Si, today is Sunday, and all that really means in Spain is that everyone is either at mass, or sleeping the day away because they were out partying the night before. My dad was nervous that I wouldn’t find an evangelical church in Malaga – but I was able to track down a few different churches to visit. My friend from college, who is also studying abroad here, Gray, went with me to experience this new church. We took the bus to a deserted area of Malaga off the highway and found the church tucked away among several auto shops. It was a cute little place, just a “store front” but it had nice sound equipment and musical instruments.
We arrived too early. It was about 11:40 and the servicio was scheduled at 12pm. We nervously walked in and stood their awkwardly unsure of what to do. A few women came up and greeted us, and I tried to understand their fast Spanish and answer their questions early. My new thing is to tell people “somos estudiantes de los estados unidos” immediately so they talk a little slower.
We met a bunch of people and I remember zero names – mostly because they said them so fast I couldn’t understand. One introduced himself, and I repeated his name back to him “Gonthaleth” (Gonzalez) I said. And then he said I was the first American who’d ever pronounced his name right. Well, thanks to Senorita Forrester’s Andalusian accent for my spanish classes – the accent was easy to pick up here since I already was used to using it! Oh, and also in Spain everyone greets each other with “dos besos” – two kisses on the cheeks. I sort of forgot about it, and then one of them asked me if I preferred not doing it – to which I replied – “ohhh… I forgot, I’m just not accustomed to it.” But it is soo foreign to me to greet someone new by KISSING THEM.
Then we sat down in the sanctuary, but only two minutes later a man came up to us and introduced himself (DOS BESOS) to us and said “no es normal.. vamos y conocer mas personas!” (This isn’t normal, come and meet more people) So we awkwardly met some more people until we finally saw other people sitting down and we picked our seats.
And then in typical spanish fashion – the service started at 12:15. It was wonderful – the singing was great – spanish choruses are my favorite. However, during the introduction to the service, they decided to introduce the new students studying abroad – there were 4 of us – but I didn’t realize it because they speak so fast – until i was being nudged to stand up! Oops.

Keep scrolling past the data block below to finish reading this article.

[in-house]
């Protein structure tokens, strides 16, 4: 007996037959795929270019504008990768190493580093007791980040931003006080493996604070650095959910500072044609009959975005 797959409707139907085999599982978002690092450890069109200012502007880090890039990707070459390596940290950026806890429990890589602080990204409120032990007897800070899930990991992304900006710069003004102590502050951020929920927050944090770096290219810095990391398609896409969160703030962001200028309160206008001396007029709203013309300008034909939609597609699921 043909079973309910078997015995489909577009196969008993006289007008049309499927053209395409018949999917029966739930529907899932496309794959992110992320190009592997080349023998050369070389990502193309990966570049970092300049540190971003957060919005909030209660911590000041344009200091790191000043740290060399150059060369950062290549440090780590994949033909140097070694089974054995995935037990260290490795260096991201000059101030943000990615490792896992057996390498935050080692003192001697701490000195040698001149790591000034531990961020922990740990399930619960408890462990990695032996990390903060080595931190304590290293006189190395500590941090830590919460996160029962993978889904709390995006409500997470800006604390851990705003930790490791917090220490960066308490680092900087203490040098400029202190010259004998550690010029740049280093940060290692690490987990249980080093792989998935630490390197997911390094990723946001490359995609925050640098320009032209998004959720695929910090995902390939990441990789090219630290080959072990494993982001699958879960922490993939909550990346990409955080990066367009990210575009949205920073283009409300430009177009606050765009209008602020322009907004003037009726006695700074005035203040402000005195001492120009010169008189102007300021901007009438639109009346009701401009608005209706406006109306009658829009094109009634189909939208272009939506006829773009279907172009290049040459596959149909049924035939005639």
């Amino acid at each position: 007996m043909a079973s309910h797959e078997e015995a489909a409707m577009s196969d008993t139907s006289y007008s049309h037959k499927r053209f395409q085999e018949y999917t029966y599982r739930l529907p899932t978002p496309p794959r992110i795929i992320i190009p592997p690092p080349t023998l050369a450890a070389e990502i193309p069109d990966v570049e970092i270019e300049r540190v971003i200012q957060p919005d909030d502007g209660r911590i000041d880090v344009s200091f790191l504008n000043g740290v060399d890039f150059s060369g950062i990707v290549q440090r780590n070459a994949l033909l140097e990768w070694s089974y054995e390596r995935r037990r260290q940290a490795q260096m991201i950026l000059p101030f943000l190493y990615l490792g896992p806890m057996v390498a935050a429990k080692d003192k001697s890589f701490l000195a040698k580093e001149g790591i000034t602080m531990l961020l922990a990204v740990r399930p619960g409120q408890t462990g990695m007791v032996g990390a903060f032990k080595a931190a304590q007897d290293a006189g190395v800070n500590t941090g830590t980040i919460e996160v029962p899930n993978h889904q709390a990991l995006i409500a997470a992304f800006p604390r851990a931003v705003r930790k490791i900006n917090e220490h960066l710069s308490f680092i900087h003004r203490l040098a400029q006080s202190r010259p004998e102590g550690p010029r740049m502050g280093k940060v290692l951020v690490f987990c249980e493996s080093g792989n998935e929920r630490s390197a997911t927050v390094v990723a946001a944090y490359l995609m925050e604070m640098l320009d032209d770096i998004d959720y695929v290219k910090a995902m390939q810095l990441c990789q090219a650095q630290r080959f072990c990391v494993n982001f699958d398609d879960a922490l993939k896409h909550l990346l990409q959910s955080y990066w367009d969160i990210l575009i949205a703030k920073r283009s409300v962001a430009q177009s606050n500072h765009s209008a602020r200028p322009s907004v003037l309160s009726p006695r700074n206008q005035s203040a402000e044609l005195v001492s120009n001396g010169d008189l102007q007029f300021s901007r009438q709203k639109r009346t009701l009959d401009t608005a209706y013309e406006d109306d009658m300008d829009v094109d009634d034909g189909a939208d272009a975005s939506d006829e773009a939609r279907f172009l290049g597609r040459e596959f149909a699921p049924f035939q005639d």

The sermon was on some of my favorite verses – Colossians 3:1-4 – so that was helpful considering I barely caught anything the pastor said. Gray got a lot more than me, and he didn’t mention any demon worship, so I’m pretty sure we’re good. ;) And then we had communion – which I think they were rationing the grape juice because so many people were there – so they asked that married couples to share one. And then they handed only one to me and Gray. I mean, I’m fine with sharing, and I don’t have germs, but I was so confused. But then they had extra and gave me my own, which was nice.
So after the service ended, we left to try at catch the bus. However, this is a rather remote area, so the bus doesn’t come quite as often as in town. Soooo we were stuck there for about 15 minutes waiting. However, this was clearly an act of God since two other students needed to take the same bus back into town. One was a girl from Brazil who had been studying here for the past few months, and the boy – well, I missed what he said about himself. But then we talked to them a little on the bus, and she and I got off at the same stop. And we exchanged numbers and both found that we were looking for the same thing – Christian friends in Malaga. I’m so excited to see God’s constant provision for me.
To end, Ryan and I went out exploring in Malaga around us a bit after lunch – here are a few snapshots of how absolutely gorgeous Malaga is, and how much I love southern Spain. Now if only it would be above 60 degrees…